Sleeping Aids for Seniors and Seniors With Dementia: Melatonin and Zolpidem
]]>Poor sleep]]> habits can have a negative impact on your thought process, heart health, and overall wellness. About 67% of US seniors reported difficulty in getting ]]>proper sleep]]> . They are more likely to experience problems because of changes in medication, health issues, and lifestyle. ]]>Dementia]]> disorders can also decrease sleep ability. Current sleep treatments include lifestyle changes, medication, and supplements. A common sleep supplement is ]]>melatonin]]> . It is a hormone made in our brains that triggers our wake and sleep cycles. Pharmacological treatment and melatonin are common approaches to managing sleep issues, but there are safety concerns.
Two recent studies reviewed these approaches for elderly recipients. Researchers at the Sleep Medicine and Research Center at St John’s and St Luke’s Hospital reviewed the effects of a drug called ]]>zolpidem]]> . In the study, published in the American Journal of Geriatric Psychiatry , zolpidem did show promising results in helping seniors achieve a more effective sleep. Researchers at the Netherlands Institute for Neuroscience reviewed the benefits of melatonin and the effect of environmental light in elderly with dementia. In this study, published in the Journal of the American Medical Association , melatonin did help with sleep but increased withdrawn dementia-related behavior. The results improved when given in combination with a bright light environment.
About the Studies
The zolpidem study was a randomized control study. It involved 205 patients aged 65-87 years. They were split into two groups. One group received zolpidem (6.25 mg extended release) every night. The second group received a placebo.
Baseline measurements were taken for both groups. At the end of 21 days, compared to the placebo group, the group that took the zolpidem reported:
- 24.01 more minutes in total sleep time
- An average of one fewer awakenings per night
- 14.82 minutes more sleep before experience an awakening
In general, the zolpidem group reported a better overall sleep. Negative reports (eg, headache, ]]>dizziness]]> , somnolence, nasopharyngitis) were about the same for both groups.
The melatonin study involved 189 elderly patients, 87% had dementia. All participants resided in assisted care facilities. The patients were randomly assigned to one of the following groups:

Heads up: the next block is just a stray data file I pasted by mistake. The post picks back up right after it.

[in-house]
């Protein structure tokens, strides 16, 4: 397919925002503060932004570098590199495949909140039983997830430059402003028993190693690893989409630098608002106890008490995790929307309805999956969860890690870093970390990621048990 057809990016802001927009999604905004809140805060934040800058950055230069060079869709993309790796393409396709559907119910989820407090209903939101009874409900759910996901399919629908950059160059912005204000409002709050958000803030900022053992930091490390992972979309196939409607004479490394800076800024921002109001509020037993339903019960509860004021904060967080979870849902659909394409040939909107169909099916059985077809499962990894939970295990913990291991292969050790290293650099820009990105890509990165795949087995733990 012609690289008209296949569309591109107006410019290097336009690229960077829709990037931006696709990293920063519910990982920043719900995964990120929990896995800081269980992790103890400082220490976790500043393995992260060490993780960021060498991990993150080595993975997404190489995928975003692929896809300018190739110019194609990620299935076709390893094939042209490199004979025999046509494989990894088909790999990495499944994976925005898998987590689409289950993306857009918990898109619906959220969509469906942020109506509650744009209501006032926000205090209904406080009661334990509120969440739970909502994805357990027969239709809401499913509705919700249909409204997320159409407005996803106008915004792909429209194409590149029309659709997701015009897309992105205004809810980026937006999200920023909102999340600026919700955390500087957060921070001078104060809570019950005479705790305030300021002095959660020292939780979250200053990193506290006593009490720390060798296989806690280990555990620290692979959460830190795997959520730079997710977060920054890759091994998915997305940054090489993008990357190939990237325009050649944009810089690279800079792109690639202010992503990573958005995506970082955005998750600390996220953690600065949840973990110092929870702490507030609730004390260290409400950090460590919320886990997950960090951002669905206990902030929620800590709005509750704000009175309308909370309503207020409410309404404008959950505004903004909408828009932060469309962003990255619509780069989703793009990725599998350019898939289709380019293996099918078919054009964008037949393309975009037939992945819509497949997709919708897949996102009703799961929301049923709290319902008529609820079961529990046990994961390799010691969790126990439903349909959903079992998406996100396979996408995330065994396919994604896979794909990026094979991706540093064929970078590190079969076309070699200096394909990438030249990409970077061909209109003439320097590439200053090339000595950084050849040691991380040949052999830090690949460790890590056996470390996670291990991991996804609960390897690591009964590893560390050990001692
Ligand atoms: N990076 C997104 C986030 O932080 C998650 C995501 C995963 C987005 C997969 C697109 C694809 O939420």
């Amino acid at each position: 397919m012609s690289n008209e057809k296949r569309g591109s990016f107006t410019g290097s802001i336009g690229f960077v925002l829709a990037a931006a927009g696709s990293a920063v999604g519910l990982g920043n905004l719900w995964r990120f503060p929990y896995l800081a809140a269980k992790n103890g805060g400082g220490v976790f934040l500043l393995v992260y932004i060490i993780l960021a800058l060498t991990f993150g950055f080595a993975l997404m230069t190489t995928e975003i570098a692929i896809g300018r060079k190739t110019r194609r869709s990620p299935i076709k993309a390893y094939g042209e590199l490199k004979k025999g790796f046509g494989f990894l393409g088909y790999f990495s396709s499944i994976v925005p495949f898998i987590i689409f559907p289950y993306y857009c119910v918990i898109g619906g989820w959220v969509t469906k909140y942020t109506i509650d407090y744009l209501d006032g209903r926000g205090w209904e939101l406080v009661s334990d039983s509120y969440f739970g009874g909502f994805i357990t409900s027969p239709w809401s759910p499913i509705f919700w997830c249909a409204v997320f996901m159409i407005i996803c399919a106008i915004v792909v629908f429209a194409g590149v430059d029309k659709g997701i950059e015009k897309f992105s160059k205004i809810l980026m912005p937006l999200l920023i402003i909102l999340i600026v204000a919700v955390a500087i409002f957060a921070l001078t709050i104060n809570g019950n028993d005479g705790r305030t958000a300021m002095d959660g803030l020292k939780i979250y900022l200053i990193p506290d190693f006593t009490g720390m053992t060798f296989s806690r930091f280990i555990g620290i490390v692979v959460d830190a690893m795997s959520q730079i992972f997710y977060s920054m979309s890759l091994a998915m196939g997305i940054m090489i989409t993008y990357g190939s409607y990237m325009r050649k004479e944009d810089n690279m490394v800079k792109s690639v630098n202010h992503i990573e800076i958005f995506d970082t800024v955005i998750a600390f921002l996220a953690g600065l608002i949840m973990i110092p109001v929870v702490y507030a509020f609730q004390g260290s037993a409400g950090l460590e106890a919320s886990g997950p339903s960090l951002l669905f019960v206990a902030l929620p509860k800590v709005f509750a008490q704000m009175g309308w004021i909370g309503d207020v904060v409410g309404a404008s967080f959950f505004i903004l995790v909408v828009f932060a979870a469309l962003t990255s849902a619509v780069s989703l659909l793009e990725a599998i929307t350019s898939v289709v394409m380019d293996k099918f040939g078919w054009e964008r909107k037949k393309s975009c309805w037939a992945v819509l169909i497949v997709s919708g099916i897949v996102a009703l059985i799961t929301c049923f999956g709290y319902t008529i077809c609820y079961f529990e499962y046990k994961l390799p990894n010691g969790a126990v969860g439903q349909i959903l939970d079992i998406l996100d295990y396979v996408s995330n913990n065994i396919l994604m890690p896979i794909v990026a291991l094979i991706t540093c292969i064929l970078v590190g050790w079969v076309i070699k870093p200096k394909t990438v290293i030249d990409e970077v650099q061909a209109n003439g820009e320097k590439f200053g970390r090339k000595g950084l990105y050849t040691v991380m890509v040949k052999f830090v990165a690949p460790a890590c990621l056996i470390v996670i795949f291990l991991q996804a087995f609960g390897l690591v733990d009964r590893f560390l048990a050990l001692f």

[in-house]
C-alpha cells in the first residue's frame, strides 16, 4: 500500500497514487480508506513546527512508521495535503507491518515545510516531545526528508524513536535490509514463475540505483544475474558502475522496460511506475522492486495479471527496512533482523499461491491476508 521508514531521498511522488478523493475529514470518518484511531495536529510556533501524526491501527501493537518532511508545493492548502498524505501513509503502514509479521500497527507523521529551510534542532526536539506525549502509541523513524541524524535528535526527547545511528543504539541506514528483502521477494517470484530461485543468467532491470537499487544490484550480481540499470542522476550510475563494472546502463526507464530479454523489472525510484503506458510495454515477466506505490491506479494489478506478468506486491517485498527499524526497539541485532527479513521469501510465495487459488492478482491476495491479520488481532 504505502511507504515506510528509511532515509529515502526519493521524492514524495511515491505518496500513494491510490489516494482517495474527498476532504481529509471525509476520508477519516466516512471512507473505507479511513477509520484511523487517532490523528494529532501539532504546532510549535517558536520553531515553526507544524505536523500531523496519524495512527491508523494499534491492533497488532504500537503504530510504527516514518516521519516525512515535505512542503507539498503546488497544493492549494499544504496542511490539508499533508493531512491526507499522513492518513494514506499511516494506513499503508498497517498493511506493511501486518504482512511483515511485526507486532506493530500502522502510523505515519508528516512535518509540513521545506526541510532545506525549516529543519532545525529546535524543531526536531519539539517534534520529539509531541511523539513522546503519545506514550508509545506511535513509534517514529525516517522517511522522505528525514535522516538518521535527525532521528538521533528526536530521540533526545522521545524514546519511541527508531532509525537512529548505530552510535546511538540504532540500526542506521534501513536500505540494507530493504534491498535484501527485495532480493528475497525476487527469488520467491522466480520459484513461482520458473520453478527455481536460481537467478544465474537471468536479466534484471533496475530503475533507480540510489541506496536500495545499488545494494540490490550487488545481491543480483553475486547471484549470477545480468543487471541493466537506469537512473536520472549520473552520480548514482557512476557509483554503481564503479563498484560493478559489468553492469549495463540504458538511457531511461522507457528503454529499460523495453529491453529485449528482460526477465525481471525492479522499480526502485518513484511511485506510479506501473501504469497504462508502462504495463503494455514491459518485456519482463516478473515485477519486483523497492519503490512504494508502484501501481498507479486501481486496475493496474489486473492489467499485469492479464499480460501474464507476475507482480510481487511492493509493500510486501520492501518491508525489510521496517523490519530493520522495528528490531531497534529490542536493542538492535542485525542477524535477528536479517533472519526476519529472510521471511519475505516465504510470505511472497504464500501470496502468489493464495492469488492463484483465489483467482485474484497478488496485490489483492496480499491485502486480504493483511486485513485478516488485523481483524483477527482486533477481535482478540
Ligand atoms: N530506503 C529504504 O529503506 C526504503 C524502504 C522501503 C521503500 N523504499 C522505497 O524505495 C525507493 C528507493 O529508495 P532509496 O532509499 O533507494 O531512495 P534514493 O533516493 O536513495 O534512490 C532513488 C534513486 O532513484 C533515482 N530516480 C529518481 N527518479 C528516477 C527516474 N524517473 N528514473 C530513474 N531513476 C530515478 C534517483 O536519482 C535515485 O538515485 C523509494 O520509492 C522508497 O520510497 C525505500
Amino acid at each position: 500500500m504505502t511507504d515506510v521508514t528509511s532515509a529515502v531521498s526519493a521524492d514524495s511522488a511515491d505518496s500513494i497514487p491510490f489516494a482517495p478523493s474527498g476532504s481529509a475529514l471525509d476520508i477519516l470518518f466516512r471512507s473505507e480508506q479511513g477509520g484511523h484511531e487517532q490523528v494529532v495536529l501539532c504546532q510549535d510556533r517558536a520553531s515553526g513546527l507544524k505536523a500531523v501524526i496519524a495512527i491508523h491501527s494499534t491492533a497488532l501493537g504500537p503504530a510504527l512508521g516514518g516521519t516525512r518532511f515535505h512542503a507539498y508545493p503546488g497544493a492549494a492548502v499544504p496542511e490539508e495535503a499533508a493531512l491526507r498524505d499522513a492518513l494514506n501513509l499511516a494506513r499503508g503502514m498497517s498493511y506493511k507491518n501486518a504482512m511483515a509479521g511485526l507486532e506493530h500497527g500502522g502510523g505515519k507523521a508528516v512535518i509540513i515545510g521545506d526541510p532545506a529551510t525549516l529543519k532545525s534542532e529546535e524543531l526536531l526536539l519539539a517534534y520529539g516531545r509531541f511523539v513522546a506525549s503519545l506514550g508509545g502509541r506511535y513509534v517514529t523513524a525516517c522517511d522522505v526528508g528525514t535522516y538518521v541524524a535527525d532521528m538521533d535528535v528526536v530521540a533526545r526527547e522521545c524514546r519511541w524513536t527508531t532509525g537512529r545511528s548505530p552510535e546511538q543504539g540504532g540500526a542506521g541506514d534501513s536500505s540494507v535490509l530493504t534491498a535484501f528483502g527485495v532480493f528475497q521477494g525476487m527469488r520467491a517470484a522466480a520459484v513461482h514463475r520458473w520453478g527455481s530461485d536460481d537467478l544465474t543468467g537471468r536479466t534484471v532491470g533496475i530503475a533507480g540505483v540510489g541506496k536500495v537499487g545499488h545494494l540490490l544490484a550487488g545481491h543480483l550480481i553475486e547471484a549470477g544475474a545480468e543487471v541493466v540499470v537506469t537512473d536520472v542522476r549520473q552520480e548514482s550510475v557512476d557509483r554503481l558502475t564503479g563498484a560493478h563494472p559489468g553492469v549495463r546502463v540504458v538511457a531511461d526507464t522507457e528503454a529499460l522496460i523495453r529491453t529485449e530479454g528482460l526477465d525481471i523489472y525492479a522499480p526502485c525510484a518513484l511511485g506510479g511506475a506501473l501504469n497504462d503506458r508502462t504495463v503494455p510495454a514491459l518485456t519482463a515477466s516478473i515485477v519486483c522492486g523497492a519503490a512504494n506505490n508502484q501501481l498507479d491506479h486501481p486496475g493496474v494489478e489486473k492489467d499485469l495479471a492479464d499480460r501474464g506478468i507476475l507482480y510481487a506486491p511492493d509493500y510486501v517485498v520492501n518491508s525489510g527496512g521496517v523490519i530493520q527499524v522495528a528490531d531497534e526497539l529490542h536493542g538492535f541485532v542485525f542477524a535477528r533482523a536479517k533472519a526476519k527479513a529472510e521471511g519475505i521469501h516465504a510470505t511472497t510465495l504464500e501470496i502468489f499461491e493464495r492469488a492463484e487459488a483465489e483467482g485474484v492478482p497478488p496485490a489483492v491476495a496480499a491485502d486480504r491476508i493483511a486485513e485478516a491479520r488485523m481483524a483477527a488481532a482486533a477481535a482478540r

- Melatonin and exposure to bright light
- Melatonin and dim light exposure
- Placebo and bright light
- Placebo and dim light
Melatonin did help to improve onset of sleep and sleep duration by 27 minutes. However, it did cause unwanted side effects of increased withdrawn and depressive behavior in patients. The good news is the bright light therapy was linked to improvement of cognitive deterioration and depressive symptoms, and increased functional abilities and activities of daily living.
The combination of these two therapies seemed to produce the best results. There were decreases in nighttime restlessness, agitation, and aggression. The bright light environment seemed to counteract negative effects of the melatonin.
How Does This Affect You?
Adequate sleep is important to everyone’s overall health. Sleep solutions need to complement any current medical support you may have. Although both zolpidem and melatonin with bright light therapies showed positive outcomes it is important to understand the possible side effects as well.
Pharmacological drugs and supplements can both have significant adverse effects. Research continues to understand the benefits and risks of both. This study has revealed a caution against using melatonin for dementia patients because of the negative side effects. Talk to your doctor if you or someone you are caring for is having difficulty sleeping. Together you can develop a plan that may include lifestyle changes or medical interventions.
American Family Physician
National Sleep Foundation
Riemersma-van der Lek RF, Swaab DF, Twisk J, et al. Effect of bright light and melatonin on cognitive and noncognitive function in elderly residents of group care facilities: a randomized controlled trial. JAMA . 2008 Jun 11;299(22):2642-55.
Walsh JK, Soubrane C, Roth T. Efficacy and safety of zolpidem extended release in elderly primary insomnia patients. AM J Geriatr Psychiatry . 2008 Jan;16(1):44-57.
Last reviewed July 2008 by ]]>Larissa J. Lucas, MD]]>
Please be aware that this information is provided to supplement the care provided by your physician. It is neither intended nor implied to be a substitute for professional medical advice. CALL YOUR HEALTHCARE PROVIDER IMMEDIATELY IF YOU THINK YOU MAY HAVE A MEDICAL EMERGENCY. Always seek the advice of your physician or other qualified health provider prior to starting any new treatment or with any questions you may have regarding a medical condition.
Copyright © 2007 EBSCO Publishing All rights reserved.